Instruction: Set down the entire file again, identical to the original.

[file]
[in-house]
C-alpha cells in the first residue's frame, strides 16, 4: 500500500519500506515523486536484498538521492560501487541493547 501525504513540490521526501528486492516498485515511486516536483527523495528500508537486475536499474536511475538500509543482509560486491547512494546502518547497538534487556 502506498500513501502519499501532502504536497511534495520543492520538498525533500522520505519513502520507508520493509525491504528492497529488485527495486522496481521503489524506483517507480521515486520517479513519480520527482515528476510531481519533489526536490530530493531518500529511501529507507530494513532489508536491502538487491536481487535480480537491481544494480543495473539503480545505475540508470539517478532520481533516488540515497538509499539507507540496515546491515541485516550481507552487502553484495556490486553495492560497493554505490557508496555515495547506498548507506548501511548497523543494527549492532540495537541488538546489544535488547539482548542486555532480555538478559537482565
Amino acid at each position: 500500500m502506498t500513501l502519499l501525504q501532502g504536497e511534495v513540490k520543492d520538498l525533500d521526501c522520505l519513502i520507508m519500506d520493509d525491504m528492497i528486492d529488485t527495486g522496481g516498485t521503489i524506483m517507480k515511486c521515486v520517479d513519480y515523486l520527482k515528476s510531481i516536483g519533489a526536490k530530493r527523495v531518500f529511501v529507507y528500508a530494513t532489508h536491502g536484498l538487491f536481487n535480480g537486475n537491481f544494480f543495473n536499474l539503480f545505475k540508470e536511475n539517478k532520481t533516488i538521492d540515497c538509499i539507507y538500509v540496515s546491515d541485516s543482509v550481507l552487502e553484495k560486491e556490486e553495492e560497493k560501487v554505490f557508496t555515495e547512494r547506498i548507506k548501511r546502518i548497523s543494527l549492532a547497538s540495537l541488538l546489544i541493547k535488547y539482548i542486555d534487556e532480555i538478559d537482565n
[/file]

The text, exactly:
[in-house]
C-alpha cells in the first residue's frame, strides 16, 4: 500500500519500506515523486536484498538521492560501487541493547 501525504513540490521526501528486492516498485515511486516536483527523495528500508537486475536499474536511475538500509543482509560486491547512494546502518547497538534487556 502506498500513501502519499501532502504536497511534495520543492520538498525533500522520505519513502520507508520493509525491504528492497529488485527495486522496481521503489524506483517507480521515486520517479513519480520527482515528476510531481519533489526536490530530493531518500529511501529507507530494513532489508536491502538487491536481487535480480537491481544494480543495473539503480545505475540508470539517478532520481533516488540515497538509499539507507540496515546491515541485516550481507552487502553484495556490486553495492560497493554505490557508496555515495547506498548507506548501511548497523543494527549492532540495537541488538546489544535488547539482548542486555532480555538478559537482565
Amino acid at each position: 500500500m502506498t500513501l502519499l501525504q501532502g504536497e511534495v513540490k520543492d520538498l525533500d521526501c522520505l519513502i520507508m519500506d520493509d525491504m528492497i528486492d529488485t527495486g522496481g516498485t521503489i524506483m517507480k515511486c521515486v520517479d513519480y515523486l520527482k515528476s510531481i516536483g519533489a526536490k530530493r527523495v531518500f529511501v529507507y528500508a530494513t532489508h536491502g536484498l538487491f536481487n535480480g537486475n537491481f544494480f543495473n536499474l539503480f545505475k540508470e536511475n539517478k532520481t533516488i538521492d540515497c538509499i539507507y538500509v540496515s546491515d541485516s543482509v550481507l552487502e553484495k560486491e556490486e553495492e560497493k560501487v554505490f557508496t555515495e547512494r547506498i548507506k548501511r546502518i548497523s543494527l549492532a547497538s540495537l541488538l546489544i541493547k535488547y539482548i542486555d534487556e532480555i538478559d537482565n